"O" E-Clips: highlights of media coverage involving the UO and its faculty and staff
UO E-Clips is a daily report prepared by the Office of Communications (http://comm.uoregon.edu) summarizing current news coverage of the University of Oregon.
Media mentions for July 6
ThinkProgress: Al Gore tried to invoke the moral imperative for climate action. “It’s not about right and left;” he said, “it’s about right and wrong.” Climate deniers cynically pounced on Gore’s leadership as an opportunity to assert the exact opposite. Really, it’s about both, but we’ll get to that later. See footnote if you can’t wait. Why don’t Americans accept the climate challenge as a moral imperative? University of Oregon researchers Ezra Markowitz and Azim Shariff tackle the question in Nature Climate Change. Markowitz blogs their conclusions here. Their analysis draws insights from broader research on “the moral judgement system – the set of cognitive, emotional, social, and motivational mechanisms responsible for producing our perceptions of right and wrong.” They describe why our moral discriminators have a hard time grokking climate disruption, and offer potential strategies for activating moral intuition. It’s interesting stuff, worth a look. Their blog post is a good summary; I’ll just poke at couple of themes that seem to need poking.
Sustainable Planet (Guest post by Bob Doppelt, UO adjunct professor in PPPM Dept.): Our manufacturing technologies and the chemistry they employ were developed in a very different era. When our industrial production and consumption systems were developed, global population was more than a third less than today, environmental problems were small and localized, not global and potentially catastrophic as climate disruption and ocean acidification are now, and the level of toxicity and waste were minimal.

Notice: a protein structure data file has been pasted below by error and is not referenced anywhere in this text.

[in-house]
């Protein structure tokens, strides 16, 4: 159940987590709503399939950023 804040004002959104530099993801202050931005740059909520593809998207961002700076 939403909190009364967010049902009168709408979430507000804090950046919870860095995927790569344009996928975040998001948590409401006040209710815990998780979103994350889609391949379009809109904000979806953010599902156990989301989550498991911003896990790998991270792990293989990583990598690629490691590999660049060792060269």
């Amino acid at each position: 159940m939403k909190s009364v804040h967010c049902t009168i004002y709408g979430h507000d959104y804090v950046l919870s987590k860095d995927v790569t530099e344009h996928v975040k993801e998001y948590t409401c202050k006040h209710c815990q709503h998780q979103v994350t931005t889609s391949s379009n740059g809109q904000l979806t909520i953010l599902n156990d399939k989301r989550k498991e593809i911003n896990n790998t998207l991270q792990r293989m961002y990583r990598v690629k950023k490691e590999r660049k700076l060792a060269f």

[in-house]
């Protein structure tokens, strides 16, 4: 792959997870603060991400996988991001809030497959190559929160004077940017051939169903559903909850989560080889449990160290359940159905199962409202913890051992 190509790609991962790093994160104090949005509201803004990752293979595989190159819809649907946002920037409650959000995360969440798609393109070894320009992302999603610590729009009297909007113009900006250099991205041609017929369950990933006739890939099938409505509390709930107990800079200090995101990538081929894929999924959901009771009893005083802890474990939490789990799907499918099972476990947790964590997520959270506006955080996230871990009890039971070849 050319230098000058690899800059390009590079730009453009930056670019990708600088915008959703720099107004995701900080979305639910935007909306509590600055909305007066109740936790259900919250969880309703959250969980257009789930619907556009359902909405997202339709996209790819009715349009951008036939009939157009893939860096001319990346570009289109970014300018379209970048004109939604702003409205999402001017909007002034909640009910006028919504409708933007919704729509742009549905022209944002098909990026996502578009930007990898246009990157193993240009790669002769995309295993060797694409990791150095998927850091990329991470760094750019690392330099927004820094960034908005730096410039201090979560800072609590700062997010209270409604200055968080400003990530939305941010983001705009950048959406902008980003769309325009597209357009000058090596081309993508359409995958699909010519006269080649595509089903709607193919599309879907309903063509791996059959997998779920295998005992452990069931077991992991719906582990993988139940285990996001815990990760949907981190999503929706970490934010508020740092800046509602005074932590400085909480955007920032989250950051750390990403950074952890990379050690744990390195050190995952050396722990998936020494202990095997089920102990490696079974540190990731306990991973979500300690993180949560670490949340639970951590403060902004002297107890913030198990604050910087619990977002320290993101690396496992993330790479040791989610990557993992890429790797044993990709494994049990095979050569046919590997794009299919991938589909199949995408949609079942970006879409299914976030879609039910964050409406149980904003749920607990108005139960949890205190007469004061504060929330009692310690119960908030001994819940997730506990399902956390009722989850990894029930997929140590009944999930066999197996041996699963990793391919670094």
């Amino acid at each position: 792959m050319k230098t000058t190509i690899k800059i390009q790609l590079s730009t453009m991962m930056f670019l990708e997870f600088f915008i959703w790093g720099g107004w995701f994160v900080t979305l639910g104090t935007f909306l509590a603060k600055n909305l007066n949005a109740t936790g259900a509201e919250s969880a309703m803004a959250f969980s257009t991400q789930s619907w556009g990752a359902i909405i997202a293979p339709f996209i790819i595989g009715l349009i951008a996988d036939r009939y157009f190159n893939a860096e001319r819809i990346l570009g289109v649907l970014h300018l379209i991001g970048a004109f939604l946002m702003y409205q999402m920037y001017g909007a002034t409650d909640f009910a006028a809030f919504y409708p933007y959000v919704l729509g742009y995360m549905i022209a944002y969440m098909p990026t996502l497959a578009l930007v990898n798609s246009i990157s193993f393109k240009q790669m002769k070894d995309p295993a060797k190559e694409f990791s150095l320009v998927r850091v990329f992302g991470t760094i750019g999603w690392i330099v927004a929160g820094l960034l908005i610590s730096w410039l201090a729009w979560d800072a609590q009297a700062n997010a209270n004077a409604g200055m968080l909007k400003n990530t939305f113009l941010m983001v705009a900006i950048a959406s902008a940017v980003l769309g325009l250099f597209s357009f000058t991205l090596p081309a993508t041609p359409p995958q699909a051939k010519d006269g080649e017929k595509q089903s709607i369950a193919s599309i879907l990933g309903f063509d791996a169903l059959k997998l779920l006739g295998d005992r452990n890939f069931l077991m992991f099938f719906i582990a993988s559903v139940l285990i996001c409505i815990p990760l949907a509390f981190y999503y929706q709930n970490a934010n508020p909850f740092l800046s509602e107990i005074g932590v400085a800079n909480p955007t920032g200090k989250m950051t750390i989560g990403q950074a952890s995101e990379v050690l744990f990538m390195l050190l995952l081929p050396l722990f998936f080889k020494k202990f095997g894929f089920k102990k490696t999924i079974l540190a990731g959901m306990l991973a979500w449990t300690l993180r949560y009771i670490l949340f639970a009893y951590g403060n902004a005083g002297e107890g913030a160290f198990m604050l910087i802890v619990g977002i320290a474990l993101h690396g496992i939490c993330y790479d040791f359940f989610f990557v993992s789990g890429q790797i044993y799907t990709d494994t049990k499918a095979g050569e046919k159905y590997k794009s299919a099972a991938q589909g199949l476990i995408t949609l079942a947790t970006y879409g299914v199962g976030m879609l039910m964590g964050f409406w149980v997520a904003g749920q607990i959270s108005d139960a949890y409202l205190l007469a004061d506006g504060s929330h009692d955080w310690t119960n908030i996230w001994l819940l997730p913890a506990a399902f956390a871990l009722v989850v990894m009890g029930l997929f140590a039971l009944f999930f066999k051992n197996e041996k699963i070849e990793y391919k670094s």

Bloomberg Businessweek: Another summer, another jobs bummer. Payrolls roseby only 80,000 in June, the U.S. Labor Department reported Friday morning. The national unemployment rate held at 8.2 percent. It was the second straight disappointing month for employment growth (economists surveyed by Bloomberghad been expecting a gain of 100,000). More worrying is that it’s the second year in a row that a spring spurt has jumped the rails… (Update:Mark Thoma, economics professor at the University of Oregon, says the Fed will stay in “wait and see mode”unless data point to further weakening ahead of the next Federal Open Market Committee meeting on July 31-Aug. 1).
Late media mentions for July 5
Eugene Daily News: In 2003, angered by reports of fraud and corruption in the initiative process, a group of Oregon advocates decided to strike back.Taking to the streets, they ripped petition sheets from canvassers’ hands and loudly denounced the workers for alleged crimes against the Oregon electorate…According to Daniel HoSang, Professor at the University of Oregon, this complexity can drive people away from participation in politics.
Globe and Mail (blog): One of the bullish thoughts now circulating is that the U.S. housing market will take up where the manufacturing sector has left off – that is, as a new source of growth for the economy. Manufacturing was one of the bright spots within the economy during the recent recovery, driving growth even as housing remained depressed… Tim Duy (via Abnormal Returns), an economics professor at the University of Oregon, agrees that even with a rebound in home construction overall economic growth is likely to be subdued.